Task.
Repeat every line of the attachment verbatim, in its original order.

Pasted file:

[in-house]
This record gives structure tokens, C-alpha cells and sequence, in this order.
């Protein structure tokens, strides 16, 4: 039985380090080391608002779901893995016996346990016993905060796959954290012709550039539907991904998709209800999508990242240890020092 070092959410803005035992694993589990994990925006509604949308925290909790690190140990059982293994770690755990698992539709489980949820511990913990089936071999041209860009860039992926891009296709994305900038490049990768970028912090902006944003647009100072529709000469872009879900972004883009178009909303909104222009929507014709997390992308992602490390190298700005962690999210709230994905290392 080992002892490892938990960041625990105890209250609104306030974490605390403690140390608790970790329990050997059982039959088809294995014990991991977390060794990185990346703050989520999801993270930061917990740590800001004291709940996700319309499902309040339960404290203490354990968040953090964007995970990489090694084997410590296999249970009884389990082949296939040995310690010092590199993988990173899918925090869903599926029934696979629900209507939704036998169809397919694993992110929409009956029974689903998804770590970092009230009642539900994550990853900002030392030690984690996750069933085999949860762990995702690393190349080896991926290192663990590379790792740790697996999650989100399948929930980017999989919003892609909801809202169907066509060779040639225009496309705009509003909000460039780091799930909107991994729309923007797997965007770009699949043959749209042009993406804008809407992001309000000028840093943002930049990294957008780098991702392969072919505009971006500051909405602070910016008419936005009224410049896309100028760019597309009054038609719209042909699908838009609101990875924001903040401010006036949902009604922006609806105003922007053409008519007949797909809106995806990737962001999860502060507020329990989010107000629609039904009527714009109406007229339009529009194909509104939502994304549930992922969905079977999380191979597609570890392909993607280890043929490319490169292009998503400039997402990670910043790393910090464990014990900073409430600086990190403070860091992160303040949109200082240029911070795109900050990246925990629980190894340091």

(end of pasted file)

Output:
[in-house]
This record gives structure tokens, C-alpha cells and sequence, in this order.
């Protein structure tokens, strides 16, 4: 039985380090080391608002779901893995016996346990016993905060796959954290012709550039539907991904998709209800999508990242240890020092 070092959410803005035992694993589990994990925006509604949308925290909790690190140990059982293994770690755990698992539709489980949820511990913990089936071999041209860009860039992926891009296709994305900038490049990768970028912090902006944003647009100072529709000469872009879900972004883009178009909303909104222009929507014709997390992308992602490390190298700005962690999210709230994905290392 080992002892490892938990960041625990105890209250609104306030974490605390403690140390608790970790329990050997059982039959088809294995014990991991977390060794990185990346703050989520999801993270930061917990740590800001004291709940996700319309499902309040339960404290203490354990968040953090964007995970990489090694084997410590296999249970009884389990082949296939040995310690010092590199993988990173899918925090869903599926029934696979629900209507939704036998169809397919694993992110929409009956029974689903998804770590970092009230009642539900994550990853900002030392030690984690996750069933085999949860762990995702690393190349080896991926290192663990590379790792740790697996999650989100399948929930980017999989919003892609909801809202169907066509060779040639225009496309705009509003909000460039780091799930909107991994729309923007797997965007770009699949043959749209042009993406804008809407992001309000000028840093943002930049990294957008780098991702392969072919505009971006500051909405602070910016008419936005009224410049896309100028760019597309009054038609719209042909699908838009609101990875924001903040401010006036949902009604922006609806105003922007053409008519007949797909809106995806990737962001999860502060507020329990989010107000629609039904009527714009109406007229339009529009194909509104939502994304549930992922969905079977999380191979597609570890392909993607280890043929490319490169292009998503400039997402990670910043790393910090464990014990900073409430600086990190403070860091992160303040949109200082240029911070795109900050990246925990629980190894340091």